The use of celebrity to get the message across. PETA takes tools from advertising to brand their message. They have become notorious for its controversial protest campaigns to promote animal rights. As an activist non-profit, it has developed a brand from being on the fringes, by getting headlines meant to grab your attention. We had a conversation with Dan Mathews, the creative force behind many of the memorable People for the Ethical Treatment of Animals (PETA) campaigns. As Senior Vice President of PETA, the world’s largest animal rights organization, he has mobilized a string of celebrities to speak out for the cause.

Branding tools have traditionally been seen as instruments of corporate interest. However, branding is increasingly used in the nonprofit sector. In the case of PETA, the visual language of the campaigns comes close to commercial advertising but has a different goal. Can you tell us about the purpose, the meaning and the effect of your campaigns?

Sure. Well, we strive to make our campaigns look just as alluring, attractive and compelling as a campaign for a product. The only difference is that we’re urging people not to buy a product. We’re trying to show the hidden story behind some of these products. Oftentimes, it’s something that the public generally doesn’t want to see – especially when it involves cruelty to animals. We have a lot of campaigns that spotlight the cruelty. That is what really changes people. But if you only do that, you lose a lot of people that don’t want to see the graphic images.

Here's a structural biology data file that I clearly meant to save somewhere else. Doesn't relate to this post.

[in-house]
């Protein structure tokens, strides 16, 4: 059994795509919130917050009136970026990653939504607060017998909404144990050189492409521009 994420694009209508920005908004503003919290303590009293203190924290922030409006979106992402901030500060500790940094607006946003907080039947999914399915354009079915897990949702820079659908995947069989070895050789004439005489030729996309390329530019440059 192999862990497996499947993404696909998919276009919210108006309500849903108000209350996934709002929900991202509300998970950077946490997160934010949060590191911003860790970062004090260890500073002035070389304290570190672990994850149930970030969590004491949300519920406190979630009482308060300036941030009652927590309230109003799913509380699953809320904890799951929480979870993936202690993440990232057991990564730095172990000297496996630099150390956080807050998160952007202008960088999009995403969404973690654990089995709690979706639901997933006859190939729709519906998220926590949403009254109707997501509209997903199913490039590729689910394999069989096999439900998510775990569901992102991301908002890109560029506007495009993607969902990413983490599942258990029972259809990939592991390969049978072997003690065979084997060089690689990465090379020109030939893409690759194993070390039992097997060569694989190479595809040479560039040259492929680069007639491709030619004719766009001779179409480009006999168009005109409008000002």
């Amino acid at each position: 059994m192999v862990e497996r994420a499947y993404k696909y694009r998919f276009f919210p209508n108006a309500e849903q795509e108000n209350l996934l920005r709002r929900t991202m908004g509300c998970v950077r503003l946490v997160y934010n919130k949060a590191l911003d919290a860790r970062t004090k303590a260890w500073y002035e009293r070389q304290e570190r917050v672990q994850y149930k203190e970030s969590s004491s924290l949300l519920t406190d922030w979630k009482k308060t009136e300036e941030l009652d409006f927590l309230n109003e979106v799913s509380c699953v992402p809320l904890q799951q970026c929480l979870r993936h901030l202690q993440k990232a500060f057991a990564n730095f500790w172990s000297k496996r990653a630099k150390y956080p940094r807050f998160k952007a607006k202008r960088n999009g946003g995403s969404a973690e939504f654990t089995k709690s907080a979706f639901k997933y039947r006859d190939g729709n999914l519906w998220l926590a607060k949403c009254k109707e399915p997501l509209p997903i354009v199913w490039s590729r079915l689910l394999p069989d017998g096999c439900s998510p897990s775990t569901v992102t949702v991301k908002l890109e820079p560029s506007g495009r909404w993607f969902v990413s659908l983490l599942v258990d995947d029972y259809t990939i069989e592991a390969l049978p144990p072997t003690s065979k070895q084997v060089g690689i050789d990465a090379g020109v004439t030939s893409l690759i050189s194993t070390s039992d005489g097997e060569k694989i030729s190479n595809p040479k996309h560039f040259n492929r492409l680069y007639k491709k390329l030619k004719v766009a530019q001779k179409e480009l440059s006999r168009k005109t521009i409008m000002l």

Read more in BRANDED PROTEST the book.
About Dan Mathews

Dan Mathews is the Senior Vice President of People for the Ethical Treatment of Animals. He is known for heading PETA’s most controversial and attention-getting campaigns, including the “I’d Rather Go Naked Than Wear Fur” ads, as well as campaigns involving celebrities.
Dan convinced Calvin Klein to stop designing with fur after leading a raid of his office, pressured GM to stop using animals in crash tests by storming the auto company’s float in the Rose Parade, and persuaded Gillette to halt tests on animals after wheeling a TV into the company’s cafeteria to show graphic footage of the experiments. He was named among the world's most influential gays by Out magazine and has lectured at Harvard, Princeton, and Columbia University.
Mathews has written a memoir, Committed: A Rabble-Rouser’s Memoir, which he characterized as “an adventure story. It’s like 007 wearing freaky outfits”. The book tells the story of how he became a public person, the various exploits he’s undertaken for PETA, and different campaigns he has done.
now available online and at your local book store.
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